- NHS Improvement in negotiations over future funding of procurement transparency tool
- Sources believe the cost may be shifted to NHS providers
- Software was highlighted in Carter review as an important part of the efficiency drive
The future of price comparison tool that has helped NHS trusts generate significant savings is uncertain, HSJ has learned.
Sources have told HSJ it is not clear who will fund the purchasing price index benchmarking (PPIB) tool, with NHS Improvement currently in negotiations over the software’s future.
This is despite the Department of Health and PPIB’s providers AdviseInc only being halfway through their two-year contract, which expires in July 2018.
NHSI said the tool would ”continue to capitalise on the NHS’s purchasing power”.
PPIB was launched last year after being highlighted as a key vehicle for making efficiencies outlined in the Carter review.
The system aims to help trusts identify where they spend more on products and suppliers compared to their peers.
PPIB is used by 156 trusts, and a spokesman for AdviseInc said “more trusts are joining every month”.
In July 2016, trusts were told the tool would be provided for free as it would be financed by NHS Improvement.
The tool was expected to be initially run for two years, according to NHSI; while the Carter review envisaged that the tool would be developed into a “national analytics and reporting system so… for the first time this will provide the NHS with a single national reporting system on purchase prices”.
The AdviseInc spokesman said in the first three weeks of PPIB’s launch, three trusts saved enough money with three suppliers to pay for the whole of the first year of the tool across the NHS.
The index provides price transparency for billions of pounds worth of NHS provider spending and highlights variances in prices paid for the same product from the same supplier across several hundred thousand products, the spokesman said.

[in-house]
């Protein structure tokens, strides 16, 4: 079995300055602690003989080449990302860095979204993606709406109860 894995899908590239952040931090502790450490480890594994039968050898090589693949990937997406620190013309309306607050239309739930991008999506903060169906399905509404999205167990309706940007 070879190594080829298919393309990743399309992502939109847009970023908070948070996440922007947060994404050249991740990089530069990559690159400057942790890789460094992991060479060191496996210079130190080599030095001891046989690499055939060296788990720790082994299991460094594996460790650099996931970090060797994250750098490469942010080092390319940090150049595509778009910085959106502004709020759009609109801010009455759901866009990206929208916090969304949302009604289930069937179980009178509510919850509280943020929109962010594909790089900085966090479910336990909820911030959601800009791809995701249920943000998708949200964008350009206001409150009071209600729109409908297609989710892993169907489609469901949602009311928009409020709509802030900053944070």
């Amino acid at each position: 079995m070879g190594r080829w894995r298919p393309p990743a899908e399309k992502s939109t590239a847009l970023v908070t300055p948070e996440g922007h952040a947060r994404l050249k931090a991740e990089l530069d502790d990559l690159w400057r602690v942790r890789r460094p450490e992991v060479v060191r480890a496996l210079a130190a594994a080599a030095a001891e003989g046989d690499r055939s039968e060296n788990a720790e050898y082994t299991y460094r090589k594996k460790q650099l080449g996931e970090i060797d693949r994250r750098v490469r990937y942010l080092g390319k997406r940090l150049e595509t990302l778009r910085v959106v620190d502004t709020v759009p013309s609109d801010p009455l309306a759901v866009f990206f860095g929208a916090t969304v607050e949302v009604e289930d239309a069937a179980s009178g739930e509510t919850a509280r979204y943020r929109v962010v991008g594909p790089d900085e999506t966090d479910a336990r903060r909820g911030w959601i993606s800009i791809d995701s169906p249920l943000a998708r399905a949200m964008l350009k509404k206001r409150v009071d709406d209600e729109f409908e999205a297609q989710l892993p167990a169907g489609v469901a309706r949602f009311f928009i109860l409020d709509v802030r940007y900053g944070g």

But, as the contract with AdviseInc enters its second year, HSJ understands NHSI is in negotiations over the future implementation of the tool.
Contingencies are in place during negotiations to ensure all providers that have access to the tool can keep using it.
Procurement sector sources told HSJ one potential scenario is that NHS trusts will be asked or told to pay for PPIB themselves.
The cost of paying for the tool at trust-level is estimated to be around £10,000, however procurement sources told HSJ there would be a danger that trusts – which are already under huge pressure to save money – will not commit to funding it and stop using the software.
Additionally it is thought some trusts may object to being forced to pay for a tool they were told would be provided free of charge by the centre, the sources said.
When approached for comment the Department of Health directed HSJ to NHS Improvement.
NHSI did not respond to questions over how much the tool had cost, how much funding would be required to run PPIB in the future, and how long it would be funded for.
An NHSI spokesman said: “The tool has been a huge success in its first year.
“The PPIB tool has quickly become a core part of local procurement teams and will continue to capitalise on the NHS’s purchasing power to help us consistently get the lowest prices.”
The spokesman for AdviseInc confirmed its contract with the DH for PPIB provision expires in July 2018.
He said: “The tool has been well received by trusts and departments… PPIB is now one of the core tools for local, regional and national savings work, plus it feeds a number of other areas such as Model Hospital and MyNHS.”